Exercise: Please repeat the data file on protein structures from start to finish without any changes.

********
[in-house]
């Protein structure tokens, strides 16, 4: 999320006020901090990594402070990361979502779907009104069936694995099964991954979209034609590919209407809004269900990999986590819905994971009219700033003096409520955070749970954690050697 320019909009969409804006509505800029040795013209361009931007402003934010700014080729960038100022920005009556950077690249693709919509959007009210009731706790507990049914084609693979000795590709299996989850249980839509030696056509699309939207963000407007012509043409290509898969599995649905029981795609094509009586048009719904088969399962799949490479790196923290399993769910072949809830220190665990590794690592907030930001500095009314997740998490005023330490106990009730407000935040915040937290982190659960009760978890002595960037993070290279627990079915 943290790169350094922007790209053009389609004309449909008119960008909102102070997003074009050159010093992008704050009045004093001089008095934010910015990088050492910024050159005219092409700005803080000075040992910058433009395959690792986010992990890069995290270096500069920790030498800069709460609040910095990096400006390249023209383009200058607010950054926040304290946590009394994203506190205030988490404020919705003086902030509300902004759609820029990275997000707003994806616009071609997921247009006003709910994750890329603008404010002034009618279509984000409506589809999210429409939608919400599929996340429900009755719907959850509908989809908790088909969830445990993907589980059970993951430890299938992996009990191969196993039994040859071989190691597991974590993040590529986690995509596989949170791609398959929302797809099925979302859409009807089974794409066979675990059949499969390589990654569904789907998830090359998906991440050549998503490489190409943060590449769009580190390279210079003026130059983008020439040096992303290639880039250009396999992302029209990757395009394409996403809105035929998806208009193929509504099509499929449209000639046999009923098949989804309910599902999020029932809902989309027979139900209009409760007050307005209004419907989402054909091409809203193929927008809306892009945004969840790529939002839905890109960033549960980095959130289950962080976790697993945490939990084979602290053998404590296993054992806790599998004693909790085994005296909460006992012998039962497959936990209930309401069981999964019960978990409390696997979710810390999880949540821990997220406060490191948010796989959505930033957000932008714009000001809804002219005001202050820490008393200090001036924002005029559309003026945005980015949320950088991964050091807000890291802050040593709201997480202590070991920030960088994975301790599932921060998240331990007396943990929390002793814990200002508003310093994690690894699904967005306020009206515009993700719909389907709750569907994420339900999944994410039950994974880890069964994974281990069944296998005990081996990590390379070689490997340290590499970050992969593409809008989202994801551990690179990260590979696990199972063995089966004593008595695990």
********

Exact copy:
[in-house]
């Protein structure tokens, strides 16, 4: 999320006020901090990594402070990361979502779907009104069936694995099964991954979209034609590919209407809004269900990999986590819905994971009219700033003096409520955070749970954690050697 320019909009969409804006509505800029040795013209361009931007402003934010700014080729960038100022920005009556950077690249693709919509959007009210009731706790507990049914084609693979000795590709299996989850249980839509030696056509699309939207963000407007012509043409290509898969599995649905029981795609094509009586048009719904088969399962799949490479790196923290399993769910072949809830220190665990590794690592907030930001500095009314997740998490005023330490106990009730407000935040915040937290982190659960009760978890002595960037993070290279627990079915 943290790169350094922007790209053009389609004309449909008119960008909102102070997003074009050159010093992008704050009045004093001089008095934010910015990088050492910024050159005219092409700005803080000075040992910058433009395959690792986010992990890069995290270096500069920790030498800069709460609040910095990096400006390249023209383009200058607010950054926040304290946590009394994203506190205030988490404020919705003086902030509300902004759609820029990275997000707003994806616009071609997921247009006003709910994750890329603008404010002034009618279509984000409506589809999210429409939608919400599929996340429900009755719907959850509908989809908790088909969830445990993907589980059970993951430890299938992996009990191969196993039994040859071989190691597991974590993040590529986690995509596989949170791609398959929302797809099925979302859409009807089974794409066979675990059949499969390589990654569904789907998830090359998906991440050549998503490489190409943060590449769009580190390279210079003026130059983008020439040096992303290639880039250009396999992302029209990757395009394409996403809105035929998806208009193929509504099509499929449209000639046999009923098949989804309910599902999020029932809902989309027979139900209009409760007050307005209004419907989402054909091409809203193929927008809306892009945004969840790529939002839905890109960033549960980095959130289950962080976790697993945490939990084979602290053998404590296993054992806790599998004693909790085994005296909460006992012998039962497959936990209930309401069981999964019960978990409390696997979710810390999880949540821990997220406060490191948010796989959505930033957000932008714009000001809804002219005001202050820490008393200090001036924002005029559309003026945005980015949320950088991964050091807000890291802050040593709201997480202590070991920030960088994975301790599932921060998240331990007396943990929390002793814990200002508003310093994690690894699904967005306020009206515009993700719909389907709750569907994420339900999944994410039950994974880890069964994974281990069944296998005990081996990590390379070689490997340290590499970050992969593409809008989202994801551990690179990260590979696990199972063995089966004593008595695990």